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Pen to Pen: Matching Character Dialogue to Age with Ginna Wilkerson

close up of hands writing in a noteboolk
Photo by Ilya Ilyukhin on Unsplash.

I spent last week revising a young adult story that had been lazing around on my hard drive, so the topic of this week’s Pen to Pen column by Ginna Wilkerson has been on my mind. Wilkerson recently published the young adult urban fantasy Buried Secrets, for which she had to reacquaint herself with the ways that teens talk—not only now, but also three centuries ago. Read her advice and try out the easy-to-follow checklist below. —Dale


Matching Dialogue to Character Age

by Ginna Wilkerson

 

I started my writing life as a poet, and have migrated to fiction in my late fifties. What does this mean? It means I have to be quite conscious of how my characters express themselves.

My personal experience of being a teenager comes from the late sixties and early seventies. I actually said things like “groovy” and “far out.” But, of course, if I’m writing dialogue for a teenaged character in a story set in 2017, I can’t have her sound like she’s using her grandmother’s language.

 

Talk to people & ask for feedback

So how do I overcome this particular handicap? I ask people. I have used online lists of slang expressions popular in particular years. This method can be helpful, but has its drawbacks. First, these lists don’t take into account educational level or regional differences. If you really want to be authentic (and you do if you want to sell books), you have to match dialogue to the specific demographics of your characters.

My best success in this mission has been from asking specific people in my family and circle of acquaintances what they might say in a particular situation. I have often used my college-aged students for feedback, as I have concentrated on young adult fiction for that past few years. My method has been to send an excerpt to a competent student writer and ask him or her to comment on or change the dialogue to make it more authentic.

Recently, I have been expanding my character descriptions to include a wider age range. A story that I am currently writing has a 28-year-old female protagonist who is college educated and rather quiet in personality. To check the authenticity of what this character says, I consulted my own daughter, who is 30 and a health care professional. I admit that I had made some major mistakes in what I thought this character would sound like. Thanks to Julia, I was able to change the dialogue before I ever submit the story.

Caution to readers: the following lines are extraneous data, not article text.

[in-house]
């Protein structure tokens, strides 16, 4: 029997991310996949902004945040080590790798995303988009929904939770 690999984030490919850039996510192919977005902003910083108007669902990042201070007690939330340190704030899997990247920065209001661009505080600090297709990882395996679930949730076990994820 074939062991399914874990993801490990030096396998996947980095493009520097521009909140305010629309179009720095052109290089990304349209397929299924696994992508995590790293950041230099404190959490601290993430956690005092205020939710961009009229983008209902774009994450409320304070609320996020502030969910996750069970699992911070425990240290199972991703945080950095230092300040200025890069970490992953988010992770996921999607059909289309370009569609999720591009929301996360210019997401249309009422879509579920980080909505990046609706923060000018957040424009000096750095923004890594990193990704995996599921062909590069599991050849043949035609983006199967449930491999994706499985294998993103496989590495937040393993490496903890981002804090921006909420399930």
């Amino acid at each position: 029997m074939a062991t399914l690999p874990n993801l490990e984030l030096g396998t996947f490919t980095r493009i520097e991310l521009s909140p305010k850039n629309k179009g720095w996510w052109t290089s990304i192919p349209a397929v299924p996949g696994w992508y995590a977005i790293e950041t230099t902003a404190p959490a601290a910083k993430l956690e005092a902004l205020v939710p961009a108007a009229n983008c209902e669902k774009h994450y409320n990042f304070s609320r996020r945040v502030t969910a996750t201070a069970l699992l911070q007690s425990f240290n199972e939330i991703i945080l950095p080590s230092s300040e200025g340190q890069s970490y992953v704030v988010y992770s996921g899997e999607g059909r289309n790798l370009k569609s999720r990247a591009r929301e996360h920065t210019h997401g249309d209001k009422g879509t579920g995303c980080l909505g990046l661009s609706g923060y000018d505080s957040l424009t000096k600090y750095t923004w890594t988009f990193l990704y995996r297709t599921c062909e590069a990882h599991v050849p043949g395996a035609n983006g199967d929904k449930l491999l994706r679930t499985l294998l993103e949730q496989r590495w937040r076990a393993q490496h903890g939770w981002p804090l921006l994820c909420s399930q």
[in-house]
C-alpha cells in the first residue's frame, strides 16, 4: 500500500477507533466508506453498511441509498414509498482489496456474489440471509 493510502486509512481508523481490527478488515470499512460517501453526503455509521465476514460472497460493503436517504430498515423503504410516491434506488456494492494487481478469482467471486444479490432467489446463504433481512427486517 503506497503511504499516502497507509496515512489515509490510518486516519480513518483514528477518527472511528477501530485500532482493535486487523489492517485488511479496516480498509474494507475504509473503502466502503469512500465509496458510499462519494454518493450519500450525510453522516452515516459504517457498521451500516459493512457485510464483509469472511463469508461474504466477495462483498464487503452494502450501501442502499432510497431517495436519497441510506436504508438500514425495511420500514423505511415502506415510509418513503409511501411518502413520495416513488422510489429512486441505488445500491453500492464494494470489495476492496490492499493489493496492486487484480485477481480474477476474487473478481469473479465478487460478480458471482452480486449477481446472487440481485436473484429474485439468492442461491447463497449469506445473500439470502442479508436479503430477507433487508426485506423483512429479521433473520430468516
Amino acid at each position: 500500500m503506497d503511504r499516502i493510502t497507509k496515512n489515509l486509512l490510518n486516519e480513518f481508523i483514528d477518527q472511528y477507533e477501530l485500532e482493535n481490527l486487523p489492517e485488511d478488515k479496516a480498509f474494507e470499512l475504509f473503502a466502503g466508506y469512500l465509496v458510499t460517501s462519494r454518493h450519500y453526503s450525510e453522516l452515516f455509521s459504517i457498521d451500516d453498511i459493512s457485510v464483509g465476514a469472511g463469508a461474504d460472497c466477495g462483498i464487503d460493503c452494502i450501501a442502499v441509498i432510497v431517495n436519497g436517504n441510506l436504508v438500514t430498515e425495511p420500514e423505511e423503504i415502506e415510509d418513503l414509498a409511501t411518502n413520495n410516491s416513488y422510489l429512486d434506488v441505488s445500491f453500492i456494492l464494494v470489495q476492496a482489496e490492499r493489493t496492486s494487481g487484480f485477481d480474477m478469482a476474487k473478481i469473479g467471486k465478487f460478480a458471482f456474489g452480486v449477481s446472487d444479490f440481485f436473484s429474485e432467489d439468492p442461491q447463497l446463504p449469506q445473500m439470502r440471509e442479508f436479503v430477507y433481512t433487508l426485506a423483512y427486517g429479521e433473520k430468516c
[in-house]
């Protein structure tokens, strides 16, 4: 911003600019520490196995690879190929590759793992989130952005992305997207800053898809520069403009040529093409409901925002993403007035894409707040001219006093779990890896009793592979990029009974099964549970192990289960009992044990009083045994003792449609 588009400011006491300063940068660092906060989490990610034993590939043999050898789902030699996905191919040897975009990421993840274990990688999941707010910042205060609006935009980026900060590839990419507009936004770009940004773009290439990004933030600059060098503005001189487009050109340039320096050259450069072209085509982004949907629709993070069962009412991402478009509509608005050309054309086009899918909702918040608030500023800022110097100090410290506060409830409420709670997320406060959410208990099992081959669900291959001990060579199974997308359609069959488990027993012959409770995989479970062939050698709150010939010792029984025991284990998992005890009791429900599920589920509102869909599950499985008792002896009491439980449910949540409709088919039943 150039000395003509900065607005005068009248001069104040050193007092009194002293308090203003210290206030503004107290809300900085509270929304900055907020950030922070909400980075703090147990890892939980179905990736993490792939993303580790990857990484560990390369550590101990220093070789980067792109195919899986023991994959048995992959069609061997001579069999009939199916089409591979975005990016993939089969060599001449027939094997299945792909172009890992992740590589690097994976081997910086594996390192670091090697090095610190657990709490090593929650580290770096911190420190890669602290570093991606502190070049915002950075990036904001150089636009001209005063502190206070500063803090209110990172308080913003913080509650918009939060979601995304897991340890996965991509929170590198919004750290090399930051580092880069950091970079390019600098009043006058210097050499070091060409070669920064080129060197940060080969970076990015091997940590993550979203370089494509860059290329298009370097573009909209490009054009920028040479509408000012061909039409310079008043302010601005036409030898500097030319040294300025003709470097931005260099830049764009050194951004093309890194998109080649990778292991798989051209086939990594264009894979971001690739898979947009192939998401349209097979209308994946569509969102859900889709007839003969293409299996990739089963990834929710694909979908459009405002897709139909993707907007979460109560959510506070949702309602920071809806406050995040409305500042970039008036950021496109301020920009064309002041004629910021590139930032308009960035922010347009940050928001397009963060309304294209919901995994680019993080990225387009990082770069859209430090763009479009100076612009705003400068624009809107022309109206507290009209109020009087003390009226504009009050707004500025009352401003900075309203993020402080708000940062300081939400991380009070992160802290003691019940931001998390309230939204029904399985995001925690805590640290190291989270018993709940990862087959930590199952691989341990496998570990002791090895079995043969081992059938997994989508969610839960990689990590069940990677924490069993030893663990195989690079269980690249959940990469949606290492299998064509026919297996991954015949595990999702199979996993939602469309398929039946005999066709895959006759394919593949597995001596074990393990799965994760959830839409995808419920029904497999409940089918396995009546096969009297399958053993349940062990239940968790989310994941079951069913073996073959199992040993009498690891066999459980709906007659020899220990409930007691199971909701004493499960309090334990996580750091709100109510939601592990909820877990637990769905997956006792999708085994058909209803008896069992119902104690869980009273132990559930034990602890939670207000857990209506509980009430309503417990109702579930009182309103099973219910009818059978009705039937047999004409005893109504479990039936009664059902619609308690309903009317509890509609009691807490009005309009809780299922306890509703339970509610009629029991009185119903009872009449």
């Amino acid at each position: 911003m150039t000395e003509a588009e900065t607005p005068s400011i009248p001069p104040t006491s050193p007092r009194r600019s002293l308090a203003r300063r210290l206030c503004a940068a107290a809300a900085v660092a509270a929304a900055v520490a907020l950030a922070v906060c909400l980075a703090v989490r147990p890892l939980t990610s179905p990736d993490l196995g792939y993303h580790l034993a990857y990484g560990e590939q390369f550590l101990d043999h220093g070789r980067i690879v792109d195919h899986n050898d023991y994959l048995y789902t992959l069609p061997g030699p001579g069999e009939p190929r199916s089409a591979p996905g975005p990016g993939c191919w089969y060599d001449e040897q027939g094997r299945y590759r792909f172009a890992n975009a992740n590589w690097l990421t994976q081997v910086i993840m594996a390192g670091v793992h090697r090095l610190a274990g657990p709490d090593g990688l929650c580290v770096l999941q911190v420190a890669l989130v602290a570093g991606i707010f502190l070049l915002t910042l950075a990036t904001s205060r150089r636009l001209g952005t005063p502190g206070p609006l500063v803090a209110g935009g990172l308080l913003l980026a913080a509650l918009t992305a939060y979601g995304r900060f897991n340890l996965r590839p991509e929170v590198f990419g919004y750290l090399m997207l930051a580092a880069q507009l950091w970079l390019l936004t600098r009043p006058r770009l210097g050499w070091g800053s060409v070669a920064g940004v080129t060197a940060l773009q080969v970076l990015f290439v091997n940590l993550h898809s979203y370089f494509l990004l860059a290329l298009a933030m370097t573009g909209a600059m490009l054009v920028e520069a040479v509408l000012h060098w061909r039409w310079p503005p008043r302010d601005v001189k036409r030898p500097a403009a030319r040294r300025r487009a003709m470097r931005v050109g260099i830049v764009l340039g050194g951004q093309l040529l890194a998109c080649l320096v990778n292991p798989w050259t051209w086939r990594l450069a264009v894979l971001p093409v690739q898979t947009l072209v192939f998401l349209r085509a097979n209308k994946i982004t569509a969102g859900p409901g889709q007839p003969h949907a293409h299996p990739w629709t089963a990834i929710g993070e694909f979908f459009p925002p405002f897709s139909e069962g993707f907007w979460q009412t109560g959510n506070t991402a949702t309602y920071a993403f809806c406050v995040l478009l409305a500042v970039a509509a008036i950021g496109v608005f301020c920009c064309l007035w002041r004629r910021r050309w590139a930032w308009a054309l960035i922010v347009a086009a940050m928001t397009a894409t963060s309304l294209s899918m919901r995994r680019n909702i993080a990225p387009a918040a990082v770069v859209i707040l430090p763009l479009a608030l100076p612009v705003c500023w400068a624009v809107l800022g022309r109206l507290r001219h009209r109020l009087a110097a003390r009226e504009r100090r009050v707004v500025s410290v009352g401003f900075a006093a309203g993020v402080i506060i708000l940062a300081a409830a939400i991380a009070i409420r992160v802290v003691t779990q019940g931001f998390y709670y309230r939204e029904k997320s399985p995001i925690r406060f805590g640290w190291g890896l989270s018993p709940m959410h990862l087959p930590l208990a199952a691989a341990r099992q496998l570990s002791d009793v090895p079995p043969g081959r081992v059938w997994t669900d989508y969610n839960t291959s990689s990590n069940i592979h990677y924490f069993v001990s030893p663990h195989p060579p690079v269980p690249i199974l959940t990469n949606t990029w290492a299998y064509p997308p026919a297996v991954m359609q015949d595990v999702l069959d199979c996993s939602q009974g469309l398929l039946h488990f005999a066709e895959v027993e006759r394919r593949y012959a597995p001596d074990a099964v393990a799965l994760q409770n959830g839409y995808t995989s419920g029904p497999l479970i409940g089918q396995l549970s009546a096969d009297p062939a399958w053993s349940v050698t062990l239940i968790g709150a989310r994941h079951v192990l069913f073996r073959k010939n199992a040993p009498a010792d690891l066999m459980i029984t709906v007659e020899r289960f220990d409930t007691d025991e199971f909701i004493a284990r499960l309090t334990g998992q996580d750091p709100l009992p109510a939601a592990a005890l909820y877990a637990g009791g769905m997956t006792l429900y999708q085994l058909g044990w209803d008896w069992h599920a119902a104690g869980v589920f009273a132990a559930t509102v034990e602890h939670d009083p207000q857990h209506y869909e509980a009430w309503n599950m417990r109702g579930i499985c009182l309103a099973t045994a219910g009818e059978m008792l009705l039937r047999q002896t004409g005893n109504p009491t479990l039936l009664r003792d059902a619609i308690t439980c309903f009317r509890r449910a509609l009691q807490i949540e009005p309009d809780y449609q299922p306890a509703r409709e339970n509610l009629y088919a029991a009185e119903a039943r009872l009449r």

Everyone speaks differently

A different but related issue is that every character of the same age shouldn’t sound identical. In my recent novel Buried Secrets, there are three teenaged girls who alternate narrating parts of the story. Each girl must have a recognizable voice that is subtly different from the other two. One character is a vampire born in the seventeenth century. Throughout the chapters Mariah narrates, she picks up more and more of the way twenty-first century teens speak. Emelia is a writer, and has a slightly cynical tone combined with sensitivity. She also has a larger vocabulary than the third girl, Hillary. Hillary is a typical teenaged girl in a small town who wants to be anything but typical. So she sometimes exaggerates or is a bit dramatic in her word choice.

Now, what if you have the opposite dilemma from mine? Perhaps you are a writer in your mid-twenties, and you have a 65-year-old character in your story. I can tell you from personal experience that all people in their sixties do not sound the same. My grandson knows that his Nana has tattoos, never wears a dress, and has a different hair color on every visit. That’s me—and my manner and way of speaking go along with these traits. Yet sometimes my adult children accuse me of “talking like a book”—I am, after all, an English teacher.

On the other hand, maybe the Grandma you need to write dialogue for is conservative, cautious, traditional—someone who was in Girl Scout Explorers while I was, well, “living the 70s.” She cannot sound like me, nor I like her.

 

Conclusion: Listen and learn

The bottom line in this message is: don’t assume anything. You may think you are aware of various dialects and ways of speaking, but unless you check with someone of that age and demographic description, you’ve skipped over a part of the writing process. If you want your fiction to speak authentically to a specific reader, you need to check and check again the language of your characters.

 

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Text:

Write Dialog for Characters of Any Age (www.dalecameronlowry.com/ginna-wilkerson/)

  1. Talk to People—Ask people who are similar in age and background to your characters what they might say in a situation.
  2. Listen & Learn—Don’t assume anything. Check the dialogue of your characters against real-world examples.
  3. Everyone’s Different—Two people of the same age might talk differently based on background, educational level, and where they live.
  4. Ask for Feedback—Send your story to people and ask them for feedback on whether the dialog sounds authentic.

 


About Ginna Wilkerson

Ginna Wilkerson has a Ph.D. in Creative Writing from University of Aberdeen. Her first poetry collection, Odd Remains, was released in 2013, and her first young adult novel, Buried Secrets, was just released by JMS Books.

Find out more about her at ginnawilkerson.weebly.com.

 

 



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